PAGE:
Music And Movies
I have been doing a lot of listening to Jimi Hendrix’s Blues (MCA) disc. I’m a huge fan of Hendrix and am familiar with the disc, so it seemed a great place to start. Prior to adding the PurePower to my system, I sat down and listened to this album in my Meridian G98DH. Then I connected the PurePower to just the Meridian gear and I must admit I wasn’t ready for what I heard. “Born Under a Bad Sign” had improved detail and a more believable sound to it. My system is pretty revealing, but the addition of this device really took it to a new level. I then connected my Mark Levinson 433 to the unit, as well as all my sources, and went further. “Catfish Blues” is my favorite song from this album, and with the PurePower, it gave me an experience I won’t soon forget. Every note had more detail and a more natural sound to it than I’d heard in my system prior to adding the unit. Every lick of the guitar and rap on the drum was perfectly done, and Jimi’s voice sounded even truer than before. I was worried that amplifier would draw more power than this unit is rated at, so I gradually turned it up and checked the percent usage. Surprisingly, I was able to crank it to extreme levels without overloading the unit.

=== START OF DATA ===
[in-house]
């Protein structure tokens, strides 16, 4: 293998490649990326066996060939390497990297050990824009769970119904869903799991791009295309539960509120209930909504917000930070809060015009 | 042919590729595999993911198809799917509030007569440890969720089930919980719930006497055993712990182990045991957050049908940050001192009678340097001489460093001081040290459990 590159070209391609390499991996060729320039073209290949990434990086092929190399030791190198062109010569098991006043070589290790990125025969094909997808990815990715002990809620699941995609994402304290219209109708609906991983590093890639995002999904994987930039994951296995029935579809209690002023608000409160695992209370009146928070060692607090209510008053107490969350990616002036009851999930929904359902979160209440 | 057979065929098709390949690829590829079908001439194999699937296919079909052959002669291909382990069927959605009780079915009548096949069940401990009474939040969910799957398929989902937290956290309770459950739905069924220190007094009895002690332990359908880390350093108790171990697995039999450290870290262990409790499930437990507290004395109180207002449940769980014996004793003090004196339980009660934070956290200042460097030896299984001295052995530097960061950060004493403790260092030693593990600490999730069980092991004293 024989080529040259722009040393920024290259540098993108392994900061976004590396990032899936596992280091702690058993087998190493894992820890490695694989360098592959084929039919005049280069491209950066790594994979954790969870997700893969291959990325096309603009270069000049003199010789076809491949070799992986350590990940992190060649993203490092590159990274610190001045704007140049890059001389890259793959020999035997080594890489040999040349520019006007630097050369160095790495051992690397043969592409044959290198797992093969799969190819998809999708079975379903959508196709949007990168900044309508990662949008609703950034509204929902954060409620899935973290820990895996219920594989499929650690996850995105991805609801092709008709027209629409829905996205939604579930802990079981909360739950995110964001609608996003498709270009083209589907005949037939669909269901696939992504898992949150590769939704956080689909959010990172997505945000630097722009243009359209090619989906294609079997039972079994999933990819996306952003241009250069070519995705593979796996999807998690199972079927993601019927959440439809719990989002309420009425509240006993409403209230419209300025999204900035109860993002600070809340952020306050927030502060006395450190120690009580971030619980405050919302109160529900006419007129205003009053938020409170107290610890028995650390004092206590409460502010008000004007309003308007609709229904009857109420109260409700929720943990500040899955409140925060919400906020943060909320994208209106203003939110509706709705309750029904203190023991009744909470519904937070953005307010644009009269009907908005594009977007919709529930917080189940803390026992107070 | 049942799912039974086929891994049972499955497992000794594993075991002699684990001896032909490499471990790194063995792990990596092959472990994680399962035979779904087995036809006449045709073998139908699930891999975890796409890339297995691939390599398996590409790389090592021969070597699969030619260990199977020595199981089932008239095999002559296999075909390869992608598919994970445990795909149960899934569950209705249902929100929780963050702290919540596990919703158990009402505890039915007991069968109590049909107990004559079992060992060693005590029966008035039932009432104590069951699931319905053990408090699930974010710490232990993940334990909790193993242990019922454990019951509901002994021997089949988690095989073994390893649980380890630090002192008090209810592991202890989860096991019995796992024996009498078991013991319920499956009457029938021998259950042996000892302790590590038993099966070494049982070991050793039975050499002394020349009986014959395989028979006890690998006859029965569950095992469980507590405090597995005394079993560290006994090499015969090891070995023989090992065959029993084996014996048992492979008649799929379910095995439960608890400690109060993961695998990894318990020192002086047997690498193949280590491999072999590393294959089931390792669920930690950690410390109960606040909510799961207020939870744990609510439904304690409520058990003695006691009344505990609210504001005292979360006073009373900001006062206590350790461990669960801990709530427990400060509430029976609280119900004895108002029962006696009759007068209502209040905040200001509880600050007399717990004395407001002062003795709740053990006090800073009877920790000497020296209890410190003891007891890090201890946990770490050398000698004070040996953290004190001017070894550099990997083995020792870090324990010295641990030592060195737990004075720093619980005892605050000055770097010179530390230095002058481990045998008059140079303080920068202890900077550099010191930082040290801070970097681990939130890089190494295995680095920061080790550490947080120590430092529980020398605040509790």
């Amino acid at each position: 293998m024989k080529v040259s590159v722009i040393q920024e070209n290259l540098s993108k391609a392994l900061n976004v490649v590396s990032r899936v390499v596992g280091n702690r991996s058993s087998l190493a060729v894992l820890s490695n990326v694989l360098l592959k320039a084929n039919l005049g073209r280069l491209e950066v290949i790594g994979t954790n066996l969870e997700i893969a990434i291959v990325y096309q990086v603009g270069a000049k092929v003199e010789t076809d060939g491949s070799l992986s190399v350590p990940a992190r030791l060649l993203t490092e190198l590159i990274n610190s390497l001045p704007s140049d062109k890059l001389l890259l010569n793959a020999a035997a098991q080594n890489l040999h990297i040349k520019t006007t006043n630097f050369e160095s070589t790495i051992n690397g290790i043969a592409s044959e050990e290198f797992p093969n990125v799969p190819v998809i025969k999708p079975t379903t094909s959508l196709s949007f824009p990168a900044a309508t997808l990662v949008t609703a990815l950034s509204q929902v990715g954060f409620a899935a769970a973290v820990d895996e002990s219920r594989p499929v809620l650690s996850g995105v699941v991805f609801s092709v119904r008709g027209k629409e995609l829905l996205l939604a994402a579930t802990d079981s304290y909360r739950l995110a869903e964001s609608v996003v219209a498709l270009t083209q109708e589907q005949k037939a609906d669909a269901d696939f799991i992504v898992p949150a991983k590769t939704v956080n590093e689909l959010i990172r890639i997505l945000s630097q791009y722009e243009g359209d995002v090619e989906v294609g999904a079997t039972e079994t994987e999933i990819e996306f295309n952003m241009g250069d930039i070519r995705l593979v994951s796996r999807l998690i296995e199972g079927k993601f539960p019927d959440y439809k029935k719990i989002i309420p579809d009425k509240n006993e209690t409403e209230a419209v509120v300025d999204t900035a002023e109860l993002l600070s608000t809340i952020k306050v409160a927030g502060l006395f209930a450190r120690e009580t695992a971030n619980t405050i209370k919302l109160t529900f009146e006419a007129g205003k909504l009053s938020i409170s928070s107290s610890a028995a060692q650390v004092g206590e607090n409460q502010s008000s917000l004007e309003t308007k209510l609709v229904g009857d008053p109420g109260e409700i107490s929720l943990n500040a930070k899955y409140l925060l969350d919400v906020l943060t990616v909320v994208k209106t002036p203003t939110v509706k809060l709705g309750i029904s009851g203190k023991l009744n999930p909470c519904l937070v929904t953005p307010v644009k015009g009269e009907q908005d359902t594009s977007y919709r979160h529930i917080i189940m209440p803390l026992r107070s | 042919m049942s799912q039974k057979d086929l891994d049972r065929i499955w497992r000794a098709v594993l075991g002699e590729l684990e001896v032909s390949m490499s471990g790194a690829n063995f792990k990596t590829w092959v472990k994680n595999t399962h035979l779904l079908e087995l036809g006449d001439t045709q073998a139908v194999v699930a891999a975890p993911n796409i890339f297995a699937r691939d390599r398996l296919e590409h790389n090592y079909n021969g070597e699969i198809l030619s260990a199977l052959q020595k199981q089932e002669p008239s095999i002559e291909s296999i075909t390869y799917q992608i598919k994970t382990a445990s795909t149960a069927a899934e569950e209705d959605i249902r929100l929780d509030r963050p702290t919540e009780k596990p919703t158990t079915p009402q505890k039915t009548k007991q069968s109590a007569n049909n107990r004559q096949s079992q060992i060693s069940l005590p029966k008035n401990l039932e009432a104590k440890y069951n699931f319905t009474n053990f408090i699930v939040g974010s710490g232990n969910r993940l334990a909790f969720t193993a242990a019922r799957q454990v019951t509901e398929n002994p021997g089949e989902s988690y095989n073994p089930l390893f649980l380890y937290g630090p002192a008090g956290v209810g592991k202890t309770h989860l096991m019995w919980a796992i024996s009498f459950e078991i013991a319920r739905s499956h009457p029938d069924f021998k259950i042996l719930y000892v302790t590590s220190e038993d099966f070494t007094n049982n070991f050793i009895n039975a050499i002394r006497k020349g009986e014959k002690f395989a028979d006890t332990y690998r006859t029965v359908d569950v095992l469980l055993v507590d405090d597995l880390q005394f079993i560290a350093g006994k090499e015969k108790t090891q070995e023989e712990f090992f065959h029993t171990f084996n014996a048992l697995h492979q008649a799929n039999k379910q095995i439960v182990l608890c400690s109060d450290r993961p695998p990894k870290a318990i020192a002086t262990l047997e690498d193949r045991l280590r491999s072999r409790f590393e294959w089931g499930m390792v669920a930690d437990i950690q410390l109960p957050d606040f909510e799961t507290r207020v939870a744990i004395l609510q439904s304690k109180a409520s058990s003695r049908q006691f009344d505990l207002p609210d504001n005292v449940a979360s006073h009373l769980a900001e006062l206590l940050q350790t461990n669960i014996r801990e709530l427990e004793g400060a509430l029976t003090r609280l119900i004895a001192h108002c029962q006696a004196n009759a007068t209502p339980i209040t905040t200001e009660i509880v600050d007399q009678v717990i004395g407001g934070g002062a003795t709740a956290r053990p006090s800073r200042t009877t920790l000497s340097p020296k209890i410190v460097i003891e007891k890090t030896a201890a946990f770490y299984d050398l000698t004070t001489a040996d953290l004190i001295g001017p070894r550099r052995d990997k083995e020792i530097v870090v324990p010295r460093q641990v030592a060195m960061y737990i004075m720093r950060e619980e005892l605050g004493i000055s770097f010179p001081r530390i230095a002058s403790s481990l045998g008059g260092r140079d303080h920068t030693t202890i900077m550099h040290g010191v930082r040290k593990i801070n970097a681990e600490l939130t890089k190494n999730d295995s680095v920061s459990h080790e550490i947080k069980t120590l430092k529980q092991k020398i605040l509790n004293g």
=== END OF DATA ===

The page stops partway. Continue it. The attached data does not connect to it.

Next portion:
I moved onto Keb Mo’s Just Like You (Sony) on SACD in my Teac Esoteric DV-50s. I had often heard the DV-50s benefits from a power regenerator, but until now hadn’t tried one with it. I should have. “That’s Not Love” came through with more air and detail than before I added the PurePower to the system. Bass had more slam and immediacy to it, while each note of the guitar was more clearly portrayed. The resonance of the acoustic guitar on “Perpetual Blues Machine” was amazing, better and more lifelike than without the PurePower. “Just Like You” had full and rich bass, while the small details of the bells in the distant background came through more clearly than before the addition of the PurePower to the system.